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Greens Urge Debate On Animal-Human Transplants

Greens Urge Debate On Animal-Human Transplants (Xenotransplantation)

Green Party Health Spokesperson Sue Kedgley is calling for urgent debate over Xenotransplantation - the process of transferring animal cells into humans.

Ms Kedgley said the approval for an Auckland based company to transplant pig cells into people with insulin-dependent diabetes could be imminent, and urgent public debate was required on the ethics and safety of xenotransplantation.

While welcoming the Ministry of Health's decision not to grant permission to the South Auckland company Diatranz to start clinical trials on insulin dependent diabetics immediately, Ms Kedgley said the Ministry's reported comments that this was only a 'temporary setback' suggested there was an urgent need to begin a public debate on the ethical and other health and safety considerations before any formal approval was given.

"Xenotransplantation is an issue with profound ethical and safety considerations," she said. "It involves crossing the species barrier between humans and animals which has existed for millenia, and tampering with the very basis of life.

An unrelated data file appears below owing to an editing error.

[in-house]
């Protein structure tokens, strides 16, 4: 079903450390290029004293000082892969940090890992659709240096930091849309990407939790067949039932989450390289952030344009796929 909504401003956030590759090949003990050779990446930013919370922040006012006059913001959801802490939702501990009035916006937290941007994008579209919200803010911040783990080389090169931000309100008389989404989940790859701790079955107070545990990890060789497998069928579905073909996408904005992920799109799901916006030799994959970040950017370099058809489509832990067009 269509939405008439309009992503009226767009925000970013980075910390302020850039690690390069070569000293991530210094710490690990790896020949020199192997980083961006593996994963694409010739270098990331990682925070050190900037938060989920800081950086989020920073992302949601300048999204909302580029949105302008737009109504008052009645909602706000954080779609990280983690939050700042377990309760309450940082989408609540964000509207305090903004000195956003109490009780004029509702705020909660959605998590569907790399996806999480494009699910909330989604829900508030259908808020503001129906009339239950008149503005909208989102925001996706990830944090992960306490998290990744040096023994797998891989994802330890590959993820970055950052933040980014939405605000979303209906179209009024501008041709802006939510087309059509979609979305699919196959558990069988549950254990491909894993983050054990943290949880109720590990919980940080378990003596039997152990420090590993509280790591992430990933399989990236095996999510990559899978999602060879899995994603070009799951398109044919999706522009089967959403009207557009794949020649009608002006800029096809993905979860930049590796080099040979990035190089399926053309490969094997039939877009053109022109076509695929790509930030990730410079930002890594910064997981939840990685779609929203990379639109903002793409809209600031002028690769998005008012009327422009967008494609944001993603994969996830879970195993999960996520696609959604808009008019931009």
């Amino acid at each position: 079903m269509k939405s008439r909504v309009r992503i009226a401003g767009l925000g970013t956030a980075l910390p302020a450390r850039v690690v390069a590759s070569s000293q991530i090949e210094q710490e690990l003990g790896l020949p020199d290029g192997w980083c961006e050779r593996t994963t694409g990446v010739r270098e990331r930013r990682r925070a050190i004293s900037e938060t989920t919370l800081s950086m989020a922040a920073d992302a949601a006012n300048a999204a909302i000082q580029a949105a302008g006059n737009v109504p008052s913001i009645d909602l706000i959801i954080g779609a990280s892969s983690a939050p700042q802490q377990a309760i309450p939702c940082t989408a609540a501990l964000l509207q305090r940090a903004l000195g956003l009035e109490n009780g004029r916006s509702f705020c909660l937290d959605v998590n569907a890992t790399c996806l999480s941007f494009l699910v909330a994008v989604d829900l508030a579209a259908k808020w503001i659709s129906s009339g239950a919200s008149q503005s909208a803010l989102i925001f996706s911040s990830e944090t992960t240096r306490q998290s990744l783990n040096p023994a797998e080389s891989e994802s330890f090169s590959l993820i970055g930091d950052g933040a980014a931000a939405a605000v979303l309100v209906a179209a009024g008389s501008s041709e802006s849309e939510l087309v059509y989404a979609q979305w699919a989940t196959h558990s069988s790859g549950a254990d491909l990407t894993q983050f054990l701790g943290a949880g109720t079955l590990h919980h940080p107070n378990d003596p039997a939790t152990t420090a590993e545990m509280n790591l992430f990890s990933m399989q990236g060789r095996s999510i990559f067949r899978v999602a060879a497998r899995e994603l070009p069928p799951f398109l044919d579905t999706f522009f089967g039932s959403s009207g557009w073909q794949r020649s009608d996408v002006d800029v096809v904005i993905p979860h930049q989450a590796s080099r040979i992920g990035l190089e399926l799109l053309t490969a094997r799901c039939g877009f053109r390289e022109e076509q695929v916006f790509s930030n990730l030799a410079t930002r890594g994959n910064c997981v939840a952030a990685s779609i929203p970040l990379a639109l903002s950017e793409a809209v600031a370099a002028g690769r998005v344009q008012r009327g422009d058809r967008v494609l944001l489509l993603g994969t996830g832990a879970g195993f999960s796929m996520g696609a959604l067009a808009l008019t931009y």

"It raises the possibility of disease transfer between species, cross-over diseases from pigs to humans and of new infectious and, possibly, deadly, viruses," Ms Kedgley said. "It also raises questions as to whether sacrificing animals for xenotransplants is ethically and scientifically acceptable."

"There are so many unknowns in the field of xenotransplantation that nobody really knows what the implications are," she pointed out. "This is why it is essential that all of these issues are thoroughly investigated in a wide-ranging debate before any approvals are given for clinical trials," she said.

To date there has been no public consultation or debate about these issues.

"Let's not repeat the mistakes of genetic engineering, and try to introduce a new, highly risky and controversial technology before there has been a proper public debate or even a proper regulatory regime in place."

Ms Kedgley said she has the utmost sympathy for the plight of diabetics, and supports research to improve their health, but says that while it was perhaps possible that xenotransplantation could benefit individual patients it could also pose grave risks to the wider community.

ends

Contact Sue Kedgley: 4706728, 025 2709088


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